Up through her senior year of college, Professor Anne Kwitek planned to become a veterinarian.

Then, at a trip to her boyfriend’s farmhouse on Christmas morning, a veterinarian was there, arm deep in a cow helping it calf. Kwitek decided she was not so interested in becoming a veterinarian after all.

After graduation, since she was not continuing on to veterinarian school, Kwitek had to find something else to do. A Wisconsin native, she found a job at a lab in the small town of Marshfield, Wisconsin, working for Jim Weber, a research scientist who was developing some of the first genetic markers used in the Human Genome Project.

Kwitek discovered that she enjoyed working in the lab, liked research, and was very interested in genetics.

Now Kwitek is an associate professor of pharmacology and internal medicine, as well as the associate director of the Iowa Institute of Human Genetics. Her work focuses on finding the genes that contribute to diseases such as hypertension, diabetes, and obesity, with the hope that finding the genes will allow researchers to come up with a treatment.

“People don’t seem to accept the fact that obesity is genetic,” said Kwitek. “There’s this stigma that comes along with it. Even scientists, people I would think would understand, don’t seem to realize how your environment can interact with your genetics.”

Treating these types of diseases is a complex problem because of the number of genes that contribute to them. Whereas a disease like cystic fibrosis is caused by just one gene, these are caused by multiple genes which are also influenced by a person’s environment.

However, Kwitek loves the challenge the genetic field provides.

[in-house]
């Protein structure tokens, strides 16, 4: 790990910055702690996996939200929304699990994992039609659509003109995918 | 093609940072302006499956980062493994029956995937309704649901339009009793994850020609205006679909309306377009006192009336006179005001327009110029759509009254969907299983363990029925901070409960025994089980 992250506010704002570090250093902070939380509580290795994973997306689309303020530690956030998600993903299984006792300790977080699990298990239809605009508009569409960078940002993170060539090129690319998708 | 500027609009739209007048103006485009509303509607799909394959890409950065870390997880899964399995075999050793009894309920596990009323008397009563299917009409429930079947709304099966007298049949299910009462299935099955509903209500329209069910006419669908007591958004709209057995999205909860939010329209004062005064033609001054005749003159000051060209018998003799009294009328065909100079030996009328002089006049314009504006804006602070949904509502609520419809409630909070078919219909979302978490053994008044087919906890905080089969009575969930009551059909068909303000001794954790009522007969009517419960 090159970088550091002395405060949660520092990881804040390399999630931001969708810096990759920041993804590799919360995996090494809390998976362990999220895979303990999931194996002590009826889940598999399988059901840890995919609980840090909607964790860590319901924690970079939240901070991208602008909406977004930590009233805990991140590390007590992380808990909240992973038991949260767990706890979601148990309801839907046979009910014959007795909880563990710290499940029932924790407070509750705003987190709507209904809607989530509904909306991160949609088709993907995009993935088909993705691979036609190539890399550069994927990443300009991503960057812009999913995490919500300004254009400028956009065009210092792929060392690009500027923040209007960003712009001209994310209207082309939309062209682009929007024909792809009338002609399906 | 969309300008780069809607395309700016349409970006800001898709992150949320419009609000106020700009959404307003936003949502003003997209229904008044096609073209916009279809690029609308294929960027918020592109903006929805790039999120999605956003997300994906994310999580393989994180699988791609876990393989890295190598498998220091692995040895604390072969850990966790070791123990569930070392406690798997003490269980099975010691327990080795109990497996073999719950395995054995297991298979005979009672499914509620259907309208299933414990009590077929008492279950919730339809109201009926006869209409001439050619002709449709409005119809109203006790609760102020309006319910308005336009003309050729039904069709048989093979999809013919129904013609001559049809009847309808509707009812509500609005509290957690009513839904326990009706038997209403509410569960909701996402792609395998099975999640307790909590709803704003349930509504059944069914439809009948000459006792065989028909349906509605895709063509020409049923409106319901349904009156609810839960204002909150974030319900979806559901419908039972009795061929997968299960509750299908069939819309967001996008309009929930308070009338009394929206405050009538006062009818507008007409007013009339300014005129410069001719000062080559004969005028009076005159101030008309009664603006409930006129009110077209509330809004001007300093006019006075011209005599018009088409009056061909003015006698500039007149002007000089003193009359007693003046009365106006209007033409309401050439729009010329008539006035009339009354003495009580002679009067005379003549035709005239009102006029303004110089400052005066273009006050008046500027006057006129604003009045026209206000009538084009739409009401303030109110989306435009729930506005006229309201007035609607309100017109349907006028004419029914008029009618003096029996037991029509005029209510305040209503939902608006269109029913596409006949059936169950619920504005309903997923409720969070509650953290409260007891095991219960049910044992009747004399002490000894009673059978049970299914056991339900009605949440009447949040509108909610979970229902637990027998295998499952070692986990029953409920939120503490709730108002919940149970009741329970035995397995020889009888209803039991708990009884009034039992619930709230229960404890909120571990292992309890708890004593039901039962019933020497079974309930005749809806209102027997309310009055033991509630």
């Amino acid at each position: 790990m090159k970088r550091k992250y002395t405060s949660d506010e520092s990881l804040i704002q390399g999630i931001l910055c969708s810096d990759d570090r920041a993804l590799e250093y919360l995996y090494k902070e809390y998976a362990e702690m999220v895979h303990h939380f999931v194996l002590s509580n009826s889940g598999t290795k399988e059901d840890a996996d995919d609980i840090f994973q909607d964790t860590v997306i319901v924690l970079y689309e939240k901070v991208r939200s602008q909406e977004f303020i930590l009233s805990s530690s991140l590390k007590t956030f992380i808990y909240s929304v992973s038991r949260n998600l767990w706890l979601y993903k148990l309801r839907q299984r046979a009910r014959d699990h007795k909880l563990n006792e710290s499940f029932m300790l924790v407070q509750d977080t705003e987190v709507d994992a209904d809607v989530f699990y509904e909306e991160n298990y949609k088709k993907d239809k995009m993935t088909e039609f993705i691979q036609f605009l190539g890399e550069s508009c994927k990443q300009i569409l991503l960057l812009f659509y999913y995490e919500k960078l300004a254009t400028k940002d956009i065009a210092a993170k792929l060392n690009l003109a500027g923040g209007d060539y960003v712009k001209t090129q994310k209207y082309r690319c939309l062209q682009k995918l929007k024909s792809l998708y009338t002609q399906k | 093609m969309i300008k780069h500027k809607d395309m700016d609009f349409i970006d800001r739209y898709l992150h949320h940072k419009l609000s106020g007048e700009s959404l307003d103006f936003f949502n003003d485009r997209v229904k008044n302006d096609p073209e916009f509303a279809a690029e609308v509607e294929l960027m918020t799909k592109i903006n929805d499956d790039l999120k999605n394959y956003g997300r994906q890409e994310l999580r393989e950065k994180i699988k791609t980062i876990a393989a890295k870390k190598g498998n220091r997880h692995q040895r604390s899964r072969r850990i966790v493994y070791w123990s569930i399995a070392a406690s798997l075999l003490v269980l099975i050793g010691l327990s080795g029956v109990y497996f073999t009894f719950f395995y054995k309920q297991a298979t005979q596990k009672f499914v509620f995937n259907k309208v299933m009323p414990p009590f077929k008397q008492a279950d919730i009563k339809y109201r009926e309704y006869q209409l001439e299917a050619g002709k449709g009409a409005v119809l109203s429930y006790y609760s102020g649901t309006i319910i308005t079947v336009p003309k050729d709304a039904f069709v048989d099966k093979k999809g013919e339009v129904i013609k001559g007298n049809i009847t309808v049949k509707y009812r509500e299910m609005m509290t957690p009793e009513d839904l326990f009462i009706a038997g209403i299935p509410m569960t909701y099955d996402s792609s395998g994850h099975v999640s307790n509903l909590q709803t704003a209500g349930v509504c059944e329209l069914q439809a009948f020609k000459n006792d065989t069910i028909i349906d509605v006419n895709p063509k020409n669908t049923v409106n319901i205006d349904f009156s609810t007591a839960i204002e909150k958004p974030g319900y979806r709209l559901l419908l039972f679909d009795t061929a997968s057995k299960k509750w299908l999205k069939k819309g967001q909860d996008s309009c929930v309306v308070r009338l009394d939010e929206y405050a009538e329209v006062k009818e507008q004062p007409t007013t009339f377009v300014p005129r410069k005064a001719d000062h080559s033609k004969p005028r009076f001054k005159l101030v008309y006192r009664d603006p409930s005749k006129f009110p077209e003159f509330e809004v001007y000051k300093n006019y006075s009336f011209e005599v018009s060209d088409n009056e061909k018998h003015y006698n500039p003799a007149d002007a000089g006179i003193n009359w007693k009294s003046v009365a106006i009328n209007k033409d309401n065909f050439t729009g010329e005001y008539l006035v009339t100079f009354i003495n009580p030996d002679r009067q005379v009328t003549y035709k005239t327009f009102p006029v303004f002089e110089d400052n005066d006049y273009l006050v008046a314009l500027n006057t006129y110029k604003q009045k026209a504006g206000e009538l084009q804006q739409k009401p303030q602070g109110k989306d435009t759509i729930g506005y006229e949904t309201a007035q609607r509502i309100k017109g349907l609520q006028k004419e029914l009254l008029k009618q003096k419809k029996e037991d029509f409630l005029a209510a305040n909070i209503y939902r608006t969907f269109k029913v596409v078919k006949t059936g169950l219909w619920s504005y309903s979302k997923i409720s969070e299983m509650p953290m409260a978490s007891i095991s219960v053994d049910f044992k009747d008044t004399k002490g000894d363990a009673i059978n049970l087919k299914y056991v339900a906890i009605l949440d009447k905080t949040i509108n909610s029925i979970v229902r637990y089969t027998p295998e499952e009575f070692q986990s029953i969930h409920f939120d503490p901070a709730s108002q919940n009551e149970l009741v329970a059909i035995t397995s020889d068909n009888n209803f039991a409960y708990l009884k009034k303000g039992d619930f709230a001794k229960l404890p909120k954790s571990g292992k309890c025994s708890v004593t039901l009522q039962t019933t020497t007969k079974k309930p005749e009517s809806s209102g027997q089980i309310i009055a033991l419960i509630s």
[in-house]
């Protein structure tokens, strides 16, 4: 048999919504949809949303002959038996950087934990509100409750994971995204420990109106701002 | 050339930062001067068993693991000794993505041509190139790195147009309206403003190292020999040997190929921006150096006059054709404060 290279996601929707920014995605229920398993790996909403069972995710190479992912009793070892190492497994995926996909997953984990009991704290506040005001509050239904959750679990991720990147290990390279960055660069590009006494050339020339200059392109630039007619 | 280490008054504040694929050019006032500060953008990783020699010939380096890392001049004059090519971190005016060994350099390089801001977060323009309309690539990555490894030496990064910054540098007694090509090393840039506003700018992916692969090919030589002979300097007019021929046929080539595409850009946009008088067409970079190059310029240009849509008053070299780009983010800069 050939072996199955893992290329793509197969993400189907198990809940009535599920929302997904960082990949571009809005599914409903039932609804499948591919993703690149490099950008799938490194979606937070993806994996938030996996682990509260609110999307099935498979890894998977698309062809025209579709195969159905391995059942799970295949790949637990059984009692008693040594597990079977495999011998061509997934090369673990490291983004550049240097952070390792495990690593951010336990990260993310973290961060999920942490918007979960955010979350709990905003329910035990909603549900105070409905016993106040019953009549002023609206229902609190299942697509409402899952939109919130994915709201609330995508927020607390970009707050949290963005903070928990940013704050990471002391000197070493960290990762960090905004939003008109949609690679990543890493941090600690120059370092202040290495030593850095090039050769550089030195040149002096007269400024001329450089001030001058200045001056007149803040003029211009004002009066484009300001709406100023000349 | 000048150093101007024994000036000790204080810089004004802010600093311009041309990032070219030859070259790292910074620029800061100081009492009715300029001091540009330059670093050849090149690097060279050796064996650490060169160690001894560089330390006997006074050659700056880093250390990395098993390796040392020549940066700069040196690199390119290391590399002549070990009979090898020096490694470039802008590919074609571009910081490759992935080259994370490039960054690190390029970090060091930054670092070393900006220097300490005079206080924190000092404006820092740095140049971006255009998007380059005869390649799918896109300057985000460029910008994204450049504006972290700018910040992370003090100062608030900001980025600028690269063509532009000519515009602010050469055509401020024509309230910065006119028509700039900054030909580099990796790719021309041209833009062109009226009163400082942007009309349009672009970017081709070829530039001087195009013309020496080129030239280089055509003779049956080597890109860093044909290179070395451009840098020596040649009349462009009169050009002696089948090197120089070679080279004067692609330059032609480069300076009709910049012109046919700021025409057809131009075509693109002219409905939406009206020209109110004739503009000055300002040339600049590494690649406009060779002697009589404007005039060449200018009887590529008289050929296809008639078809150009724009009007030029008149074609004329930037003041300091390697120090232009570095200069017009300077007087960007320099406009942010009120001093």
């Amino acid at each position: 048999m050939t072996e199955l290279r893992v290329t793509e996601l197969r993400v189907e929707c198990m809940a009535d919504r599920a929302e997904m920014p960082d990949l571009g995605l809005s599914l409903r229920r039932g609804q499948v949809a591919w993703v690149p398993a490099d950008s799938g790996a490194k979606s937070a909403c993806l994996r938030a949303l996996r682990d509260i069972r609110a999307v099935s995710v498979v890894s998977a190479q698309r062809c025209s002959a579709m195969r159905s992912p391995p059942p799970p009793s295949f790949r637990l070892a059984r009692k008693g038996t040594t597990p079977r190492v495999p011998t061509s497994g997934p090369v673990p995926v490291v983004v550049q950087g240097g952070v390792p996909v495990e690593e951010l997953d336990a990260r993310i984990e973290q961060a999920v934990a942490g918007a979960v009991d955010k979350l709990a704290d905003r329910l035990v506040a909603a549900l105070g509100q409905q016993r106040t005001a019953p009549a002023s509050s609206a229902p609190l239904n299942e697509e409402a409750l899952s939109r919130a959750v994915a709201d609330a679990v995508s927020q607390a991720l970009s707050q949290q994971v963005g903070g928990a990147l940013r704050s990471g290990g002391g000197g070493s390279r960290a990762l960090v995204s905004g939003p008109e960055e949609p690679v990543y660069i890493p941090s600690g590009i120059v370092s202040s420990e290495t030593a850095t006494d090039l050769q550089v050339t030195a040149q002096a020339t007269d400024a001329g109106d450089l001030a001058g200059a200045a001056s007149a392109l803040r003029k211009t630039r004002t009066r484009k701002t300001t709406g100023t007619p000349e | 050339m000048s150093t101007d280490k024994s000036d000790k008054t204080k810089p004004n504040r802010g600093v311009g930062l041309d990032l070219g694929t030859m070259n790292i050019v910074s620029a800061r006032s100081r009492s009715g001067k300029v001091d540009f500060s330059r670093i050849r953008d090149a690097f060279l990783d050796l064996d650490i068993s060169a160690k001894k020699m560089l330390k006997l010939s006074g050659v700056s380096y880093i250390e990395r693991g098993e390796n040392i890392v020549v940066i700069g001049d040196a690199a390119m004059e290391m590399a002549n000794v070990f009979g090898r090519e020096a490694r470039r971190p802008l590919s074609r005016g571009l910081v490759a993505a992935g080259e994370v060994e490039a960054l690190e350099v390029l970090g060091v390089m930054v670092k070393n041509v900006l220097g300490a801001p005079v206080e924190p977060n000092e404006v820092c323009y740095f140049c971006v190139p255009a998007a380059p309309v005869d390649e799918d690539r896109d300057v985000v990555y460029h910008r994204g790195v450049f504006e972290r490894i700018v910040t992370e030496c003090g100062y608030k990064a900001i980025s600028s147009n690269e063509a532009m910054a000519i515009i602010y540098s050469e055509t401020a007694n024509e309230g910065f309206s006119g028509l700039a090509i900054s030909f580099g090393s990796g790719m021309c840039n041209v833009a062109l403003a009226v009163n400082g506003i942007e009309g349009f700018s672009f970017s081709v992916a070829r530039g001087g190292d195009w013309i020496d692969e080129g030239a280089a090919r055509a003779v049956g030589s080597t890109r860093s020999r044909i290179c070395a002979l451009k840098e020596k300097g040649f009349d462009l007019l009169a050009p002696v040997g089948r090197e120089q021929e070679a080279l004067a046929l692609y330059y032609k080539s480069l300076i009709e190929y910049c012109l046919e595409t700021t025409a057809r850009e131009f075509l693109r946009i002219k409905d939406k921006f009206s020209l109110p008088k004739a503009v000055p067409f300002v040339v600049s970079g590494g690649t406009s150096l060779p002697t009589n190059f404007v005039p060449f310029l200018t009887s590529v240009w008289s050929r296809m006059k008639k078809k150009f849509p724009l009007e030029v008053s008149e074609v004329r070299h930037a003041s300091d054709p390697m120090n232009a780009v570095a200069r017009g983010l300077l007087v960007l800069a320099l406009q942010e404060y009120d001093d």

“Everything’s new,” said Kwitek. “There’s so much to learn. That’s what excites me.”

Kwitek studies genetics by working with lab rats who have been bred to have either high or low blood pressure. Since animal genes are around 95 percent the same as human genes, and rats can quickly breed into a large population, they are an ideal test subject.

In rats with one of these diseases, their genetic markers will have a variant that allows the researchers to guess which genes are contributing to the disease.

Kwitek said the field of genetic research is exploding. In a few years, she expects everyone to have their genetic sequence.

“The ability to sequence people is one of the biggest things that is going to come out of the human genome project,” Kwitek said. “What we do with that is another thing. We have to understand a lot about the DNA, and then we can start understanding patients on an individual level.”

Kwitek’s advice to young researchers is... “You have to have passion for this career. You have to love what you do. Every day, there’s got to be something you love.”

If she were not a researcher, Kwitek would be… a veterinarian. Kwitek describes herself as a “complete animal nut.” She has a dog at home that she loves, and she sometimes wishes she could go back and become a veterinarian after all.

When Kwitek is not working, she can usually be found… knitting, playing with her dogs, and getting ready to move in to her new house.

By Anne Easker